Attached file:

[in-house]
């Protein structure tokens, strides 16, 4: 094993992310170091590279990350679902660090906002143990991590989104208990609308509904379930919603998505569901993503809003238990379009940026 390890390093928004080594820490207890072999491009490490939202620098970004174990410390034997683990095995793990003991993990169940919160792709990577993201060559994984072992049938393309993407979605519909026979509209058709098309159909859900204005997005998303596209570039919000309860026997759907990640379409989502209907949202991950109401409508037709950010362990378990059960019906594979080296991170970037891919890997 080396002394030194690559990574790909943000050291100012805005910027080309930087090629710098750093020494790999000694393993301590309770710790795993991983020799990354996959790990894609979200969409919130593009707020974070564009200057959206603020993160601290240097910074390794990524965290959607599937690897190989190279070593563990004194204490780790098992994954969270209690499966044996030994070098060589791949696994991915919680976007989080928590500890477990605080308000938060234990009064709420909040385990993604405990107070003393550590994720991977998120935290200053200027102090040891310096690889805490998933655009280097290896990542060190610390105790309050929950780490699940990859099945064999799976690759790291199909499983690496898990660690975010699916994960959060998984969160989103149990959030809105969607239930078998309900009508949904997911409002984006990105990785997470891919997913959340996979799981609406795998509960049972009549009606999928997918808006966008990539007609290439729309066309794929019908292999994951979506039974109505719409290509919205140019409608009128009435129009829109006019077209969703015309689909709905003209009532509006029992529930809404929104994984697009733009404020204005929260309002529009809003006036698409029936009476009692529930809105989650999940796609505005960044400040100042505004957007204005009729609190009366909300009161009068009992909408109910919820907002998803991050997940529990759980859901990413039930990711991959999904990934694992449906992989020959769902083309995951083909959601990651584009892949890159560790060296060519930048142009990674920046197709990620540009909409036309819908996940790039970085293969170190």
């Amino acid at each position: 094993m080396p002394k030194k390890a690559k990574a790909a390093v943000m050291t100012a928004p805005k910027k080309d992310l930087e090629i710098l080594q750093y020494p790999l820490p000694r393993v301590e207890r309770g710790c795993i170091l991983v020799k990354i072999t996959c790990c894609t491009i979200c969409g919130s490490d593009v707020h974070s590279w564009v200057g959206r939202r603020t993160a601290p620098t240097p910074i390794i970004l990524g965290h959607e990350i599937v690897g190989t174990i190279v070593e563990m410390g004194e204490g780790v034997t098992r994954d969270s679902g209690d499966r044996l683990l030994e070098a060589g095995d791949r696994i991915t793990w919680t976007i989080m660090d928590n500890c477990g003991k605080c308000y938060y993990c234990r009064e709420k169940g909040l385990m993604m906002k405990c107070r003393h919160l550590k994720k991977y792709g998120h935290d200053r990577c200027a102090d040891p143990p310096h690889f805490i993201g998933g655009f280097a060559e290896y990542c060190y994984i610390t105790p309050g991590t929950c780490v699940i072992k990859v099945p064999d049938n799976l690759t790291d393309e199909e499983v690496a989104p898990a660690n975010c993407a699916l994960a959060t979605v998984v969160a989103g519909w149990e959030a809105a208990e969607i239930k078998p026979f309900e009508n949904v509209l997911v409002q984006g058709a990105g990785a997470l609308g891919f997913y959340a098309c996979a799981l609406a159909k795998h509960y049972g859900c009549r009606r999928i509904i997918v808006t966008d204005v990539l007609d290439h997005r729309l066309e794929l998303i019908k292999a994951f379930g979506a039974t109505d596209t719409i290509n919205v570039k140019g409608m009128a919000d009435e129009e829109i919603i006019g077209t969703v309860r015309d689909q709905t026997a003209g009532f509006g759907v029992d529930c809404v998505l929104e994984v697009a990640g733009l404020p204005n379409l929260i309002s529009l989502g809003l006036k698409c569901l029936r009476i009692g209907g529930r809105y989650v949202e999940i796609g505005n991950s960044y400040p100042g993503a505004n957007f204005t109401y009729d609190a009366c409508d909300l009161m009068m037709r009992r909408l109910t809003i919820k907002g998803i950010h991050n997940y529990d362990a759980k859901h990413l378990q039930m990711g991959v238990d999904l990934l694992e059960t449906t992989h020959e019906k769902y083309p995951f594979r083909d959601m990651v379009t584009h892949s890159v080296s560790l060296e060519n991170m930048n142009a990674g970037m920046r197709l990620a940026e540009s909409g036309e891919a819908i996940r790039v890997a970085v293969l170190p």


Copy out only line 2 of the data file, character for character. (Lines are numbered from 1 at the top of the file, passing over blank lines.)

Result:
């Protein structure tokens, strides 16, 4: 094993992310170091590279990350679902660090906002143990991590989104208990609308509904379930919603998505569901993503809003238990379009940026 390890390093928004080594820490207890072999491009490490939202620098970004174990410390034997683990095995793990003991993990169940919160792709990577993201060559994984072992049938393309993407979605519909026979509209058709098309159909859900204005997005998303596209570039919000309860026997759907990640379409989502209907949202991950109401409508037709950010362990378990059960019906594979080296991170970037891919890997 080396002394030194690559990574790909943000050291100012805005910027080309930087090629710098750093020494790999000694393993301590309770710790795993991983020799990354996959790990894609979200969409919130593009707020974070564009200057959206603020993160601290240097910074390794990524965290959607599937690897190989190279070593563990004194204490780790098992994954969270209690499966044996030994070098060589791949696994991915919680976007989080928590500890477990605080308000938060234990009064709420909040385990993604405990107070003393550590994720991977998120935290200053200027102090040891310096690889805490998933655009280097290896990542060190610390105790309050929950780490699940990859099945064999799976690759790291199909499983690496898990660690975010699916994960959060998984969160989103149990959030809105969607239930078998309900009508949904997911409002984006990105990785997470891919997913959340996979799981609406795998509960049972009549009606999928997918808006966008990539007609290439729309066309794929019908292999994951979506039974109505719409290509919205140019409608009128009435129009829109006019077209969703015309689909709905003209009532509006029992529930809404929104994984697009733009404020204005929260309002529009809003006036698409029936009476009692529930809105989650999940796609505005960044400040100042505004957007204005009729609190009366909300009161009068009992909408109910919820907002998803991050997940529990759980859901990413039930990711991959999904990934694992449906992989020959769902083309995951083909959601990651584009892949890159560790060296060519930048142009990674920046197709990620540009909409036309819908996940790039970085293969170190």